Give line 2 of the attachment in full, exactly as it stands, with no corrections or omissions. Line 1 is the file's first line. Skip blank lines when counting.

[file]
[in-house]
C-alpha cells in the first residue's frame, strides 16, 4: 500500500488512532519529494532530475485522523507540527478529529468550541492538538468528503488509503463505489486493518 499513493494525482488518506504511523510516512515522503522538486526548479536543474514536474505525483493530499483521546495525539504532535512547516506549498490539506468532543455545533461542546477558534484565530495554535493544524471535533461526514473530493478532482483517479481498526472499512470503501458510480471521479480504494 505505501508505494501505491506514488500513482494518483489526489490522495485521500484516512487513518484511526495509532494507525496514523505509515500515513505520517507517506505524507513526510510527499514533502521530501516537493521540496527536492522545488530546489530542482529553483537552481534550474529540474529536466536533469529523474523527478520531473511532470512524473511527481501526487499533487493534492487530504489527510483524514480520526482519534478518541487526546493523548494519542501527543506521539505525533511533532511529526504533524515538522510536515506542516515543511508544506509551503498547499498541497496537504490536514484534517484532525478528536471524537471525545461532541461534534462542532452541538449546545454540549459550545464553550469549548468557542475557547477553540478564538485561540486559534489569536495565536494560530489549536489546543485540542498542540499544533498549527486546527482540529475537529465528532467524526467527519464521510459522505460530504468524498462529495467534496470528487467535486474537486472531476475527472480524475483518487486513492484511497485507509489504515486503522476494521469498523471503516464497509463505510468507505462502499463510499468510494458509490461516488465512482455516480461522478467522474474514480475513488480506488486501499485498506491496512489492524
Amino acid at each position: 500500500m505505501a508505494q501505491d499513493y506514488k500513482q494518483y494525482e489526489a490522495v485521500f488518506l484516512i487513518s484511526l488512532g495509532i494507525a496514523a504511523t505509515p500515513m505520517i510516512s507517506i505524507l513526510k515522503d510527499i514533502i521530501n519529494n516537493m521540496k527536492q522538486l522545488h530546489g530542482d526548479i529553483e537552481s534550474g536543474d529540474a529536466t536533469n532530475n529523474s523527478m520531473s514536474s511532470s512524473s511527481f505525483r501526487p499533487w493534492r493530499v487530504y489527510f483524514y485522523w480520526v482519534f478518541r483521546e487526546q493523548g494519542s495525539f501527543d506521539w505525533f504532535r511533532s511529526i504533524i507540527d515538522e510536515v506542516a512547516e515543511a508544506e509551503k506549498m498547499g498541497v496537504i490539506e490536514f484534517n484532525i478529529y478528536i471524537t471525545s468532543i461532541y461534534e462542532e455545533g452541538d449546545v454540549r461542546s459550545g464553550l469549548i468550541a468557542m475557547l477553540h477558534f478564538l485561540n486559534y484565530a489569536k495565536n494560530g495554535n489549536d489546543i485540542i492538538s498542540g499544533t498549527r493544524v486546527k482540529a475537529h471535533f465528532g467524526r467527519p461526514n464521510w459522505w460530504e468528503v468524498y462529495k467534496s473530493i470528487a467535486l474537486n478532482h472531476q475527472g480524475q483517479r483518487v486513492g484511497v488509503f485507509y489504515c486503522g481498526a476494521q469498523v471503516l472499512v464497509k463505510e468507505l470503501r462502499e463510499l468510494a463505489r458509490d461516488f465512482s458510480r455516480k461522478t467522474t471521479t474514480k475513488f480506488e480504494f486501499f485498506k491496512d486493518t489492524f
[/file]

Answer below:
C-alpha cells in the first residue's frame, strides 16, 4: 500500500488512532519529494532530475485522523507540527478529529468550541492538538468528503488509503463505489486493518 499513493494525482488518506504511523510516512515522503522538486526548479536543474514536474505525483493530499483521546495525539504532535512547516506549498490539506468532543455545533461542546477558534484565530495554535493544524471535533461526514473530493478532482483517479481498526472499512470503501458510480471521479480504494 505505501508505494501505491506514488500513482494518483489526489490522495485521500484516512487513518484511526495509532494507525496514523505509515500515513505520517507517506505524507513526510510527499514533502521530501516537493521540496527536492522545488530546489530542482529553483537552481534550474529540474529536466536533469529523474523527478520531473511532470512524473511527481501526487499533487493534492487530504489527510483524514480520526482519534478518541487526546493523548494519542501527543506521539505525533511533532511529526504533524515538522510536515506542516515543511508544506509551503498547499498541497496537504490536514484534517484532525478528536471524537471525545461532541461534534462542532452541538449546545454540549459550545464553550469549548468557542475557547477553540478564538485561540486559534489569536495565536494560530489549536489546543485540542498542540499544533498549527486546527482540529475537529465528532467524526467527519464521510459522505460530504468524498462529495467534496470528487467535486474537486472531476475527472480524475483518487486513492484511497485507509489504515486503522476494521469498523471503516464497509463505510468507505462502499463510499468510494458509490461516488465512482455516480461522478467522474474514480475513488480506488486501499485498506491496512489492524